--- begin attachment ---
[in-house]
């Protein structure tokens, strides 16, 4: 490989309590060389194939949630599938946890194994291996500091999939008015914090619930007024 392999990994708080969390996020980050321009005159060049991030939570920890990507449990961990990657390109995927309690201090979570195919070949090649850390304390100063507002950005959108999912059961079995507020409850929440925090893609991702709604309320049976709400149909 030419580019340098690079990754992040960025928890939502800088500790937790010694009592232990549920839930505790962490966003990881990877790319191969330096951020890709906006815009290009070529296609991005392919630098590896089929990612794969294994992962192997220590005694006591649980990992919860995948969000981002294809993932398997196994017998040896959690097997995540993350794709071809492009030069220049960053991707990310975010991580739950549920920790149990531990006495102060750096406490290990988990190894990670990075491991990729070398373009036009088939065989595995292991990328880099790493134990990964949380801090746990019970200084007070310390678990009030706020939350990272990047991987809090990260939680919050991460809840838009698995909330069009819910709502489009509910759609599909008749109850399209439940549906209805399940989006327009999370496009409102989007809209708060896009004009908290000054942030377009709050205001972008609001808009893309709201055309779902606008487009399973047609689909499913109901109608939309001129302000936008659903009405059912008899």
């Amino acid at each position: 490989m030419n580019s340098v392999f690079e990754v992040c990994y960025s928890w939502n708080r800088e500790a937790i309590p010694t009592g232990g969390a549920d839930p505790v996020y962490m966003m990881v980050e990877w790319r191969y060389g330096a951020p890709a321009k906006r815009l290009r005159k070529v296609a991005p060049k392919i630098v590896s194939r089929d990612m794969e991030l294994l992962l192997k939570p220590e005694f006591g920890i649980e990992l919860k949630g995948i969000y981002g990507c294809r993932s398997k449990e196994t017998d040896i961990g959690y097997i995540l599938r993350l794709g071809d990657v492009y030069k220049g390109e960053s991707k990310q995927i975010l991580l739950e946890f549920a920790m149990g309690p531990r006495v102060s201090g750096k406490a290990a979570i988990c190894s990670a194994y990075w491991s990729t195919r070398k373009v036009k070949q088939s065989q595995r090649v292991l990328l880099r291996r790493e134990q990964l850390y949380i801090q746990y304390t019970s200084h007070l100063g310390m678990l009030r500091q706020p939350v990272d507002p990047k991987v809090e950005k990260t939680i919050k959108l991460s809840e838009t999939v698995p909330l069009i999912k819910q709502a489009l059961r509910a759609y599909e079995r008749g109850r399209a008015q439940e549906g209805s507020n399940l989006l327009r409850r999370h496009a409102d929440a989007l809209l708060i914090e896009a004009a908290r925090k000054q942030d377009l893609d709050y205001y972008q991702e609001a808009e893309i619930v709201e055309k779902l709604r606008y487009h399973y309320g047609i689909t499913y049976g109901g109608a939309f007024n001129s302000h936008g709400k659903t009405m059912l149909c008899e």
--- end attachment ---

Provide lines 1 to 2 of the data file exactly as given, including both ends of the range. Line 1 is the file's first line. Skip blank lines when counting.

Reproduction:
[in-house]
């Protein structure tokens, strides 16, 4: 490989309590060389194939949630599938946890194994291996500091999939008015914090619930007024 392999990994708080969390996020980050321009005159060049991030939570920890990507449990961990990657390109995927309690201090979570195919070949090649850390304390100063507002950005959108999912059961079995507020409850929440925090893609991702709604309320049976709400149909 030419580019340098690079990754992040960025928890939502800088500790937790010694009592232990549920839930505790962490966003990881990877790319191969330096951020890709906006815009290009070529296609991005392919630098590896089929990612794969294994992962192997220590005694006591649980990992919860995948969000981002294809993932398997196994017998040896959690097997995540993350794709071809492009030069220049960053991707990310975010991580739950549920920790149990531990006495102060750096406490290990988990190894990670990075491991990729070398373009036009088939065989595995292991990328880099790493134990990964949380801090746990019970200084007070310390678990009030706020939350990272990047991987809090990260939680919050991460809840838009698995909330069009819910709502489009509910759609599909008749109850399209439940549906209805399940989006327009999370496009409102989007809209708060896009004009908290000054942030377009709050205001972008609001808009893309709201055309779902606008487009399973047609689909499913109901109608939309001129302000936008659903009405059912008899």